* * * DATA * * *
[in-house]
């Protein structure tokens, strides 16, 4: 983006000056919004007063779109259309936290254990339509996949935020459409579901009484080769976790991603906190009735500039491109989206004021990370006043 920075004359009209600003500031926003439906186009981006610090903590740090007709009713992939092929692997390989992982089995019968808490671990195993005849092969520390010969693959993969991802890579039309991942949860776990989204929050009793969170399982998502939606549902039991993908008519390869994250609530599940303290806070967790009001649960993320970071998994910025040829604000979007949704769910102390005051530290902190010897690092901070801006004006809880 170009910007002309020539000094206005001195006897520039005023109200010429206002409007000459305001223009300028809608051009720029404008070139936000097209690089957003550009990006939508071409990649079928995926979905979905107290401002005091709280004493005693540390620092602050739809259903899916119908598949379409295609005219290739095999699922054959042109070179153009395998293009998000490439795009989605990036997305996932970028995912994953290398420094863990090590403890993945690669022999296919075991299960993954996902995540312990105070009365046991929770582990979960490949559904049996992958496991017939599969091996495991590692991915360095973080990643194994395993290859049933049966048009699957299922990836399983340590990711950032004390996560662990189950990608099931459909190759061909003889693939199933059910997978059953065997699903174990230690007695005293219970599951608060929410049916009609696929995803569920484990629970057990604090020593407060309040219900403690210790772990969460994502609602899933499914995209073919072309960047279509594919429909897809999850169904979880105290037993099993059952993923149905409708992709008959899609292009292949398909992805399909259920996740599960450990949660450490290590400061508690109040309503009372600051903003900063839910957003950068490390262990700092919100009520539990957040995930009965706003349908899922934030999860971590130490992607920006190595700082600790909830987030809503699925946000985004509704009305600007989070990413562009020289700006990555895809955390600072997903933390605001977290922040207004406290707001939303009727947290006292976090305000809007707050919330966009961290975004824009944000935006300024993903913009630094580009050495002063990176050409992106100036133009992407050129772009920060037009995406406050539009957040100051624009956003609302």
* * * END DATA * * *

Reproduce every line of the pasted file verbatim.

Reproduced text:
[in-house]
């Protein structure tokens, strides 16, 4: 983006000056919004007063779109259309936290254990339509996949935020459409579901009484080769976790991603906190009735500039491109989206004021990370006043 920075004359009209600003500031926003439906186009981006610090903590740090007709009713992939092929692997390989992982089995019968808490671990195993005849092969520390010969693959993969991802890579039309991942949860776990989204929050009793969170399982998502939606549902039991993908008519390869994250609530599940303290806070967790009001649960993320970071998994910025040829604000979007949704769910102390005051530290902190010897690092901070801006004006809880 170009910007002309020539000094206005001195006897520039005023109200010429206002409007000459305001223009300028809608051009720029404008070139936000097209690089957003550009990006939508071409990649079928995926979905979905107290401002005091709280004493005693540390620092602050739809259903899916119908598949379409295609005219290739095999699922054959042109070179153009395998293009998000490439795009989605990036997305996932970028995912994953290398420094863990090590403890993945690669022999296919075991299960993954996902995540312990105070009365046991929770582990979960490949559904049996992958496991017939599969091996495991590692991915360095973080990643194994395993290859049933049966048009699957299922990836399983340590990711950032004390996560662990189950990608099931459909190759061909003889693939199933059910997978059953065997699903174990230690007695005293219970599951608060929410049916009609696929995803569920484990629970057990604090020593407060309040219900403690210790772990969460994502609602899933499914995209073919072309960047279509594919429909897809999850169904979880105290037993099993059952993923149905409708992709008959899609292009292949398909992805399909259920996740599960450990949660450490290590400061508690109040309503009372600051903003900063839910957003950068490390262990700092919100009520539990957040995930009965706003349908899922934030999860971590130490992607920006190595700082600790909830987030809503699925946000985004509704009305600007989070990413562009020289700006990555895809955390600072997903933390605001977290922040207004406290707001939303009727947290006292976090305000809007707050919330966009961290975004824009944000935006300024993903913009630094580009050495002063990176050409992106100036133009992407050129772009920060037009995406406050539009957040100051624009956003609302």